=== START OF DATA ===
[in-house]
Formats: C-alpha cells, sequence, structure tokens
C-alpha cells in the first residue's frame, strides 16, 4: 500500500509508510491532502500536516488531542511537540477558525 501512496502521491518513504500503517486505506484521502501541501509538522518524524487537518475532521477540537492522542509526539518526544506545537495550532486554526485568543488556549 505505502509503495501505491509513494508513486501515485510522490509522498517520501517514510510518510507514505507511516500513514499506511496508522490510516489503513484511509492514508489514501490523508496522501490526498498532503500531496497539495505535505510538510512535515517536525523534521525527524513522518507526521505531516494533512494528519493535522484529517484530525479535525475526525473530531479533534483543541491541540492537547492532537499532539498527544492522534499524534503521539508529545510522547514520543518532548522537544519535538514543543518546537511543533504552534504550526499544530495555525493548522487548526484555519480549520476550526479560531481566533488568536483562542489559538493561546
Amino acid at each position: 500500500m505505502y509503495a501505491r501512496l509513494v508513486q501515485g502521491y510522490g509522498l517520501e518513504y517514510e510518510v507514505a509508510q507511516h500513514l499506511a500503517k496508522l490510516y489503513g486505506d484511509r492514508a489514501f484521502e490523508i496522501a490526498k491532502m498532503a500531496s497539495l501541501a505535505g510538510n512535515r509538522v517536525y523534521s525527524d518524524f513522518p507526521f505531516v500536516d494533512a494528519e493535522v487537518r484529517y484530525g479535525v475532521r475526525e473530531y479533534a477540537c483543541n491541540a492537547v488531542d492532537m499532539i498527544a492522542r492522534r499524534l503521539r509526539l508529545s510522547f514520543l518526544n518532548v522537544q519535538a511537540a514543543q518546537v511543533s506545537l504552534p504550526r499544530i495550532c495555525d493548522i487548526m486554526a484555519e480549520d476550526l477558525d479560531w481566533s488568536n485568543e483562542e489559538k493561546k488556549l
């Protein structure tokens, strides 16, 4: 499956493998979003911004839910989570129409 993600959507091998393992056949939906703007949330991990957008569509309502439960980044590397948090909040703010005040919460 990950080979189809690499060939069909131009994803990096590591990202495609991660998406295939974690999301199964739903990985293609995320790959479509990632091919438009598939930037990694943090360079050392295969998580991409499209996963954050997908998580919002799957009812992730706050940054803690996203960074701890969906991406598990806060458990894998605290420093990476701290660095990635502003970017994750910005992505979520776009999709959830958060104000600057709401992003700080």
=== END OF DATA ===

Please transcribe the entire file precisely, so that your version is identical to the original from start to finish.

[in-house]
Formats: C-alpha cells, sequence, structure tokens
C-alpha cells in the first residue's frame, strides 16, 4: 500500500509508510491532502500536516488531542511537540477558525 501512496502521491518513504500503517486505506484521502501541501509538522518524524487537518475532521477540537492522542509526539518526544506545537495550532486554526485568543488556549 505505502509503495501505491509513494508513486501515485510522490509522498517520501517514510510518510507514505507511516500513514499506511496508522490510516489503513484511509492514508489514501490523508496522501490526498498532503500531496497539495505535505510538510512535515517536525523534521525527524513522518507526521505531516494533512494528519493535522484529517484530525479535525475526525473530531479533534483543541491541540492537547492532537499532539498527544492522534499524534503521539508529545510522547514520543518532548522537544519535538514543543518546537511543533504552534504550526499544530495555525493548522487548526484555519480549520476550526479560531481566533488568536483562542489559538493561546
Amino acid at each position: 500500500m505505502y509503495a501505491r501512496l509513494v508513486q501515485g502521491y510522490g509522498l517520501e518513504y517514510e510518510v507514505a509508510q507511516h500513514l499506511a500503517k496508522l490510516y489503513g486505506d484511509r492514508a489514501f484521502e490523508i496522501a490526498k491532502m498532503a500531496s497539495l501541501a505535505g510538510n512535515r509538522v517536525y523534521s525527524d518524524f513522518p507526521f505531516v500536516d494533512a494528519e493535522v487537518r484529517y484530525g479535525v475532521r475526525e473530531y479533534a477540537c483543541n491541540a492537547v488531542d492532537m499532539i498527544a492522542r492522534r499524534l503521539r509526539l508529545s510522547f514520543l518526544n518532548v522537544q519535538a511537540a514543543q518546537v511543533s506545537l504552534p504550526r499544530i495550532c495555525d493548522i487548526m486554526a484555519e480549520d476550526l477558525d479560531w481566533s488568536n485568543e483562542e489559538k493561546k488556549l
């Protein structure tokens, strides 16, 4: 499956493998979003911004839910989570129409 993600959507091998393992056949939906703007949330991990957008569509309502439960980044590397948090909040703010005040919460 990950080979189809690499060939069909131009994803990096590591990202495609991660998406295939974690999301199964739903990985293609995320790959479509990632091919438009598939930037990694943090360079050392295969998580991409499209996963954050997908998580919002799957009812992730706050940054803690996203960074701890969906991406598990806060458990894998605290420093990476701290660095990635502003970017994750910005992505979520776009999709959830958060104000600057709401992003700080």